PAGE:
Sleep Apnea Dietitian Ferndale MI

There’s one sleep saboteur that often goes unrecognized even though it can have a profound effect on how soundly you snooze—your diet. In fact, ood and sleep actually affect one another: If you don’t eat right, you lose sleep; and when you’re sleep'deprived, your eating habits suffer.

Sinai Grace Hospital Sleep Disorders Center Sinai Grace Hospital
(313) 966-3075
6071 W. Outer Drive
Detroit, MI
Doctors Refferal
Necessary
Ages Seen
neonatal and above
Insurance
Insurance: Several - check with office
Medicare: Yes
Medicaid: Yes

Henry Ford Sleep Disorders and Research Center Henry Ford Health System
(313) 916-4417
2799 W. Grand Boulevard
Detroit, MI
Doctors Refferal
Preferred
Ages Seen
5-90+
Insurance
Insurance: Over 40 insurances accepted (i.e. Blue Cross, Cape, UniCare, SelectCare, HA
Medicare: Yes
Medicaid: Yes

B G Tricounty Neurology & Sleep Clinic PC
(586) 983-3666
31150 Hoover Road
Warren, MI
Doctors Refferal
No, unless required by your insurance
Ages Seen
11 years and up
Insurance
Insurance: All
Medicare: Yes
Medicaid: Yes

John D. Dingell VA Medical Center
(313) 576-1000
4646 John R. Street
Detroit, MI
Ages Seen
18 years and above

Michigan Neurology Institute PC
(586) 771-7440
25100 Kelly Road
Roseville, MI
Ages Seen
15 yrs. +

Beaumont Sleep Evaluation Services - Berkley Center William Beaumont Hospital - Royal Oak based
(248) 547-4276
1949 W. 12 Mile Road
Berkley, MI
Doctors Refferal
Yes
Ages Seen
0-100
Insurance
Insurance: All
Medicare: Yes
Medicaid: Yes

Consultants in Sleep & Pulmonary Medicine PLLC
(248) 350-2722
28200 Franklin Road
Southfield, MI
Ages Seen
18 years and up

Henry Ford Macomb Sleep Medicine Center - Warren Campus
(586) 759-7461
13251 E. Ten Mile Road
Warren, MI
Ages Seen
13 and up

Sleep Disorders Center at Detroit Receiving Hospital
(313) 745-9009
4201 St. Antoine
Detroit, MI
Doctors Refferal
Preferred but not necessary
Ages Seen
>/=16 yrs
Insurance
Insurance: Most insurances accepted
Medicare: Yes
Medicaid: Yes

Sleep Disorders Institute
(586) 254-0707
44344 Dequindre Road
Sterling Heights, MI
Doctors Refferal
No
Ages Seen
1-100
Insurance
Insurance: Call Office
Medicare: Yes
Medicaid: No

Sleep Saboteurs

Provided by: 

By Monica Bhide

If you’re among the estimated 65 percent of Americans who have trouble sleeping at least a few nights a week, you’re probably tired of hearing about all the possible culprits for your bedtime woes, from too much caffeine and late-night TV to not enough exercise or unwind time in the evenings. While all of these factors certainly play a role in your quality of shut-eye, there’s one sleep saboteur that often goes unrecognized even though it can have a profound effect on how soundly you snooze—your diet.

In fact, food and sleep actually affect one another: If you don’t eat right, you lose sleep; and when you’re sleep-deprived, your eating habits suffer, says Sally Kravich, a holistic nutritionist and author of Vibrant Living: Creating Radiant Health and Longevity (SPK Publications, 2003). “It’s the ultimate catch-22,” she says. “A lack of sleep causes leptin, an appetite-regulating hormone, to crash, which causes you to eat more,” she says. “Not only does eating more eventually lead to weight gain and an increased risk of obesity—both of which can affect how well you sleep—but the foods you’re most likely to reach for when you’re tired will keep you up at night.” So what’s an insomniac to do?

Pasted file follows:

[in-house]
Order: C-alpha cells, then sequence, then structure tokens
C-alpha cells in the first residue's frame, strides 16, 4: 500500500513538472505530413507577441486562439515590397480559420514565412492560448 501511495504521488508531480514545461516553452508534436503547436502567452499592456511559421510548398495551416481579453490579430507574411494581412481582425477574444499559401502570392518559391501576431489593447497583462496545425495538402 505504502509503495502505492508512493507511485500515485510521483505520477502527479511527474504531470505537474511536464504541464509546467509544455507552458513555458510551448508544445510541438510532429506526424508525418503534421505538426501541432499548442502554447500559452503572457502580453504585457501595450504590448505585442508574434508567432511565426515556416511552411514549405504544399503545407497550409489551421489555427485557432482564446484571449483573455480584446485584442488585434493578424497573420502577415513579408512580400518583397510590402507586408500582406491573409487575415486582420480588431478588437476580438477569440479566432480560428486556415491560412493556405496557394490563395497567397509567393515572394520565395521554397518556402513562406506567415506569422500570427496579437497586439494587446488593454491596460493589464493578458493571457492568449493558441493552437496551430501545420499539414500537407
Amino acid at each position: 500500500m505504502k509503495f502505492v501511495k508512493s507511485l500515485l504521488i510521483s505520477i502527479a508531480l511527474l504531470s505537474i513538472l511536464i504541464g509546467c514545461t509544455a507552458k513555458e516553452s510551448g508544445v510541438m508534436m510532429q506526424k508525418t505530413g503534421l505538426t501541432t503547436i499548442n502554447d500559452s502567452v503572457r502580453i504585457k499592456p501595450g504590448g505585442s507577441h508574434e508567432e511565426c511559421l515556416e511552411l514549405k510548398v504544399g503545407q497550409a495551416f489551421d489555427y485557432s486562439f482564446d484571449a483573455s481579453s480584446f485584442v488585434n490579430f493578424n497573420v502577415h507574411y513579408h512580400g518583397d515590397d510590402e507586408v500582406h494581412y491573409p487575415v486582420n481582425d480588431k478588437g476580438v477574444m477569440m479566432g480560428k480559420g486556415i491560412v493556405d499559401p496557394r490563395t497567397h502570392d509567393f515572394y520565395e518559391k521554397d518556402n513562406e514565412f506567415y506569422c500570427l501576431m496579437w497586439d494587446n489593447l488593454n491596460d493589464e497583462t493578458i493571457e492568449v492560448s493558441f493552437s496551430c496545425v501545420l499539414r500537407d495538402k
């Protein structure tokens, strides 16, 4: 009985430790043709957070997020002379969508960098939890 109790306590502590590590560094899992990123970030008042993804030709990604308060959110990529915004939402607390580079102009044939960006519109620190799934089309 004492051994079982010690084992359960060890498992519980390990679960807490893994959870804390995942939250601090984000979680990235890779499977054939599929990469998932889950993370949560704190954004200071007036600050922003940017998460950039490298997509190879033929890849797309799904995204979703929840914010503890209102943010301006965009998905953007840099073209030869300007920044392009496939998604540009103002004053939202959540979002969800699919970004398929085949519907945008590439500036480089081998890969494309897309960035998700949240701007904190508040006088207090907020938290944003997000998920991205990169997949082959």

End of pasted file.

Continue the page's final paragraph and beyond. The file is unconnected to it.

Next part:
For starters, get clear about which foods promote good shut-eye, and which have the potential to keep you up at night, and adjust your diet accordingly.

Sleep-enhancing foods
Whole grains. Fiber-rich foods, such as brown rice and quinoa, do more than keep you full; they contain large amounts of tryptophan, an essential amino acid that increases the levels of serotonin (a feel-good neurotransmitter that calms the nervous system) and melatonin (a sleep-inducing hormone secreted in response to darkness) in the brain. What’s more, whole grains slowly nourish the body throughout the night after you digest them, says Lauren Taylor, CTN, a naturopath in Boulder, Colorado. That makes them an especially good choice for anyone who wakes up hungry during the night. Whole-grain carbohydrates also have a soothing effect. “Certain grains, like oats, act as natural relaxants and help calm the nervous system,” says Taylor.
Legumes. The high levels of B vitamins in legumes, such as black-eyed peas and lentils, also help calm your nervous system, says Kravich. Adds Taylor: “Legumes can be a great choice for an evening meal because they often replace animal protein, which can cause sleep problems.” But legumes are not for everyone, warns Taylor. They can be hard for some to digest. To know if you fall into this category, pay close attention to how you feel after you eat them. If the legumes satisfy your hunger without making you feel overly full or gassy, they could be a good addition to your sleep-inducing arsenal. Have an upset stomach or feel sluggish after a meal of legumes? Skip them altogether or eat them only in moderation.
Herbal teas. Tempted to have a glass of vino to unwind at night? Kravich recommends reaching for a cup of tea i...

Author: Monica Bhide

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